Fiona Dalton, CEO

Chief executive's blog - 23 January 2015


In my personal blog, I will keep you up to date on what is happening at the Trust, sharing what I think we are doing well and what we can improve.

Fiona Dalton, chief executive


At times like this, when as a trust and an NHS organisation we're facing such operational and financial pressures, it's really tempting to think that we don't have time to bother about a vision and we just need to focus on the day to day.

But actually, I think that it makes a vision for the organisation even more important. A good vision will unite and inspire us all. It must be real about where we are now and the real challenges that we face. And it must describe, in a way that we can all believe, how we can move towards this vision.

Last summer we decided that it was time to review and refresh our 2020Vision. Although it was written in 2007, it's still widely quoted today, and its success was giving the trust the confidence to believe that we could be a true specialist centre. Many of its themes – for instance, the centralization of specialist services whilst moving other care out of hospital – are still highly relevant today.

However, other things have changed completely – in 2007 neither the CCGs nor the iPhone existed! On a sadder note, both the scandal at Mid-Staffs and the world economic crash were also still in the future. The world is now a very different place and I felt that it was time to reflect and review where we were now, and what we were trying to achieve.

So we've spent the last six months asking our staff and partner organisations what they think we're good at, what we need to do differently and what we should be aspiring to.

We need to start with what makes us special as a hospital. Firstly it's the people who work here who make us stand out, not just because of their qualifications or experience but because of the values they uphold. This is a distinguishing feature that is often observed by those outside the Trust – including the CQC in the course of their recent inspection. Our values will be at the heart of our vision because it's the people we attract and retain to work here who will be the difference between success and failure. By creating a caring organisation which reflects the core purpose and aspiration of our employees we will generate a positive working culture that will bring its own rewards.

Secondly, we can do things many others can’t. We've talked about how being open 24 hours a day, 365 days a year, and able to cope with any emergency is very special, and becoming rarer as treatment becomes more specialised. UHS combines this with the ability to fulfil the original NHS values of 'cradle to grave' – being here for the community throughout their lives, and for their children too. Again this is down to having fantastic staff who are not only motivated by the values of the NHS but are also incredibly experienced and skilled with a commitment to quality that drives them to be a bit better at what they do every day.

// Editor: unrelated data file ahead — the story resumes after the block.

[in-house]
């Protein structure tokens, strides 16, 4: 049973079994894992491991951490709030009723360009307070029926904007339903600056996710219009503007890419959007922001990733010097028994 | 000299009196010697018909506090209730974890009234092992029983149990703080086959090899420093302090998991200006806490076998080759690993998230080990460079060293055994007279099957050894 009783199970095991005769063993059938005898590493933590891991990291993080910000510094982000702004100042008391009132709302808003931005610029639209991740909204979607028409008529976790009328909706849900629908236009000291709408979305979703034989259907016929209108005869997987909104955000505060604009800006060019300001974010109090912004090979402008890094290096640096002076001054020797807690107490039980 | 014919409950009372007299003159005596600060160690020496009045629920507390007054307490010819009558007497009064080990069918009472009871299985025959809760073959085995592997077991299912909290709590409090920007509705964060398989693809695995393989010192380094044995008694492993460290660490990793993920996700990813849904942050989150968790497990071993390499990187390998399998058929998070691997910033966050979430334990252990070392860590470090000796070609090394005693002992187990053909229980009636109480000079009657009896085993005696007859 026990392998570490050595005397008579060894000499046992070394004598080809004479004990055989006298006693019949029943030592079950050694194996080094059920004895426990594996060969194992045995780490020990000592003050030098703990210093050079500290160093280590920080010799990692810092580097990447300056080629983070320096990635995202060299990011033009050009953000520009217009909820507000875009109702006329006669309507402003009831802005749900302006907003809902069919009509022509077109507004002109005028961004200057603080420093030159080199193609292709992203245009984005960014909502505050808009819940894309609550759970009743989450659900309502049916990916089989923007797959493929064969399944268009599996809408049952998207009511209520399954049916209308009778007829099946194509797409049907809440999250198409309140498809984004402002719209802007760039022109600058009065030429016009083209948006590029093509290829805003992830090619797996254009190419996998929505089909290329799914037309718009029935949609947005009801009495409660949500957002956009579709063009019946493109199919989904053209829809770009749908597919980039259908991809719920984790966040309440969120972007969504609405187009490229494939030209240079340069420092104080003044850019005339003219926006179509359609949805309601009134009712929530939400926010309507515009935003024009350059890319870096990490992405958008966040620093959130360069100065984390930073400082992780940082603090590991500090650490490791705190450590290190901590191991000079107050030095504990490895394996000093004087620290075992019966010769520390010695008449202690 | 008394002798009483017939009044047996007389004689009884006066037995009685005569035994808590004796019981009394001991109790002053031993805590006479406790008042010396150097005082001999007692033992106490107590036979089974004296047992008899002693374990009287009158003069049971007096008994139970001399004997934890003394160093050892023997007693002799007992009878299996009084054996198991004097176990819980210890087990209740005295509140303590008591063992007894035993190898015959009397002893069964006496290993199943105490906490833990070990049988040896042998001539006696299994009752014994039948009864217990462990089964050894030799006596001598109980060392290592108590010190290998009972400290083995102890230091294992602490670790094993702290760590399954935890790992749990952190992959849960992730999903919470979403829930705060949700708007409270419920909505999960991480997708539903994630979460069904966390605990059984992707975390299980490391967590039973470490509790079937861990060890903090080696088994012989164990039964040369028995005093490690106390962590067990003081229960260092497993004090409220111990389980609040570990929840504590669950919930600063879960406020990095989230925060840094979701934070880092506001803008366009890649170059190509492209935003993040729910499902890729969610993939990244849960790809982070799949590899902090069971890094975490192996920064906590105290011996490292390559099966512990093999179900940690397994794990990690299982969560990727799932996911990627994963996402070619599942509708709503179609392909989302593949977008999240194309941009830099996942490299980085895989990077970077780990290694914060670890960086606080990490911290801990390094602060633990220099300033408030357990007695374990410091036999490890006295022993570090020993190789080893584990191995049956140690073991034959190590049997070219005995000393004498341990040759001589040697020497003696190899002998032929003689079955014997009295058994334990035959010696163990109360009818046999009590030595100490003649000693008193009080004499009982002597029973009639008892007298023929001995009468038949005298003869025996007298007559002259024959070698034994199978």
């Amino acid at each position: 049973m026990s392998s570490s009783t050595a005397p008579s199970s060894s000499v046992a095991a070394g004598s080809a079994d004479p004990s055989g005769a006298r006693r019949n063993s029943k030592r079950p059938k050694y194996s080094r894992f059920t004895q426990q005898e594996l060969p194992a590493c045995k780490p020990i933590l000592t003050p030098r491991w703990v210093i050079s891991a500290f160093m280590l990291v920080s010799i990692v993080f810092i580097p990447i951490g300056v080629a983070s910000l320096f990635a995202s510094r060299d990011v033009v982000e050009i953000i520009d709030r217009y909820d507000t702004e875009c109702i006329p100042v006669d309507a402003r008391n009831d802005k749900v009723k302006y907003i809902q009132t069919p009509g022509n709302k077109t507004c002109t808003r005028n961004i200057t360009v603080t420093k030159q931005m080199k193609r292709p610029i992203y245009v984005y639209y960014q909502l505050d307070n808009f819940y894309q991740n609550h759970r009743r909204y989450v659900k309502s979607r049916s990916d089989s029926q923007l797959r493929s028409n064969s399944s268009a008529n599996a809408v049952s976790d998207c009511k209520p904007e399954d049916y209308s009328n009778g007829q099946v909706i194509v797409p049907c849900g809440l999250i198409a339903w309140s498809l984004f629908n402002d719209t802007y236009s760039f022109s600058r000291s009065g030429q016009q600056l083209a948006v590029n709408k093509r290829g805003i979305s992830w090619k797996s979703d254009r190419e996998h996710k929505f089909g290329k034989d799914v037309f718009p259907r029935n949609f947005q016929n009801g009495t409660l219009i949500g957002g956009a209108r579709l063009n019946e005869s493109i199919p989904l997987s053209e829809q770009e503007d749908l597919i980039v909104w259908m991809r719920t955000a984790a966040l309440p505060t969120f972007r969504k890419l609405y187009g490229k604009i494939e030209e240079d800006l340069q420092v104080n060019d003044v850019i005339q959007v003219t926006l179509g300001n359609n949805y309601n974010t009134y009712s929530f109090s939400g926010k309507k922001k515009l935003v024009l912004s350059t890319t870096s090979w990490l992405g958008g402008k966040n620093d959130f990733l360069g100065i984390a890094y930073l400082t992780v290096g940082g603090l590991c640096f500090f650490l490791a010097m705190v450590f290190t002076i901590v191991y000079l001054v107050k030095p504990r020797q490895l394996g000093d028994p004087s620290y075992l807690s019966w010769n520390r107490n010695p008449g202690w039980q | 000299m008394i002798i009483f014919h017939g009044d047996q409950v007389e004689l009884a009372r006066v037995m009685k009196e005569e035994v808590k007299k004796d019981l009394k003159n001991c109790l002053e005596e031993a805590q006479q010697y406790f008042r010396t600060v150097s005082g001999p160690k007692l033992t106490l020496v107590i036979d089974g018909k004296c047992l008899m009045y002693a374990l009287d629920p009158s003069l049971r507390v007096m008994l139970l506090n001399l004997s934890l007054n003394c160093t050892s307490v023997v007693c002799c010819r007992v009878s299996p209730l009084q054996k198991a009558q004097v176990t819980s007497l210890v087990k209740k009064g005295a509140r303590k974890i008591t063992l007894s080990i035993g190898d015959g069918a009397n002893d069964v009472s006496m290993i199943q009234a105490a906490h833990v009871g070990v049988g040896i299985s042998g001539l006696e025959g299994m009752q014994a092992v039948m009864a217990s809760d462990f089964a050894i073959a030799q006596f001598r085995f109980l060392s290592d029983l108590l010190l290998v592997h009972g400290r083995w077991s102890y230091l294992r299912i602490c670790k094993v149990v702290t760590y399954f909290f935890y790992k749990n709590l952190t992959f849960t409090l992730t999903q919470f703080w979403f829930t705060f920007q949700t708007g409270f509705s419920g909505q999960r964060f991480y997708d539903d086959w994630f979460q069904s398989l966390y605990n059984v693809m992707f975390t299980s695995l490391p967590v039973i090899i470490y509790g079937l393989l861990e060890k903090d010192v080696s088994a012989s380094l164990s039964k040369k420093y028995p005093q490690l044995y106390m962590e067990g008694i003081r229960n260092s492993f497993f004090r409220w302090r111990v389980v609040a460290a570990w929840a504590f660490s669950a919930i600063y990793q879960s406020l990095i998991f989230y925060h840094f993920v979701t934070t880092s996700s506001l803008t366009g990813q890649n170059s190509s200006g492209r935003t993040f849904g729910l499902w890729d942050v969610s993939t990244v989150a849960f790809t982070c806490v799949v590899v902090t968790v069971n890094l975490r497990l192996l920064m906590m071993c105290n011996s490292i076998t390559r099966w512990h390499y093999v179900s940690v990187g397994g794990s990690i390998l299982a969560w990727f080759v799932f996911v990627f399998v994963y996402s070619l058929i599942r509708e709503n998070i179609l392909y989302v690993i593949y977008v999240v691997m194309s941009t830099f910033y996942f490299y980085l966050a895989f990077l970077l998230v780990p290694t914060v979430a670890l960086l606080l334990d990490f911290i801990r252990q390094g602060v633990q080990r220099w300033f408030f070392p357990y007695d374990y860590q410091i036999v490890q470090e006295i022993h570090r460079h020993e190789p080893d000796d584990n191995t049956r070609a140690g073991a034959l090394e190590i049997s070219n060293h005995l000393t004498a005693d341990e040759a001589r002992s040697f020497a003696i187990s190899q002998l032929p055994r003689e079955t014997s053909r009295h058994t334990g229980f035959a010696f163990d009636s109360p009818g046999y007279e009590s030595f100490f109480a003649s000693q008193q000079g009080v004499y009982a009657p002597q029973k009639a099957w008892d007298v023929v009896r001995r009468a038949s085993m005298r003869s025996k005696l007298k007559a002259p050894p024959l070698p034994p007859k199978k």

These strengths are vital, as we cope with our current capacity and staff shortages, and we face, along with the whole NHS, the demographic pressures of an increasingly elderly population coupled with a financial challenge far greater than that which we have previously experienced.

Our vision sets out the things we now need to do to keep developing, and providing the care that the public deserve, in this very challenging world. I would urge you please to read it and let me know what you think. You can email UHSvision@uhs.nhs.uk or leave a comment at the bottom of this page.

The document is only a draft, and I'm sure some things will be wrong, some will need more emphasis and important points will have been missed out. We need to hear from you so that we can get this right. It won't work if this is my vision. It needs to be our vision, shared with our health and social care partners – something that we can all believe in.

Fiona Dalton

Comments

We welcome your comments on this blog.

If you have any specific concerns or need advice about the care you have received at our hospitals, please contact our patient support services on 023 8120 6325 or patientsupportservices@uhs.nhs.uk

Please note the Trust reserves the right not to publish any responses which are offensive or inappropriate.

Leave a comment

Your comment will be posted on this page.

Rate this page:
*Comment:
*Name:
*Email: (Why?)
I prefer my comment to be anonymous:

* Please complete all fields marked by an asterisk.

Page comments

Thank you very much for your comments. I will contact you personally to understand your concerns.
Fiona Dalton (30/01/2015 16:47:40)
What I am failing to see is the NHS is failing big time no matter how much money is being injected.
My other half works at the General and has a back injury, from the work she does and she is not even considered fast tracking to get her back to work. Another nail in the NHS coffin, yet many times I here and read of people from other countries getting help and draining the Hospital funds. Also when are you going to endorse a code of if the patient cannot return home due to some stupid rule that they reqiure yet another home pack needs to be in place before the Nursing home or their offspring's home, should the NHS consider billing the patient on a daily basis as this is not a Hotel!
Neil Hartup (24/01/2015 17:48:13)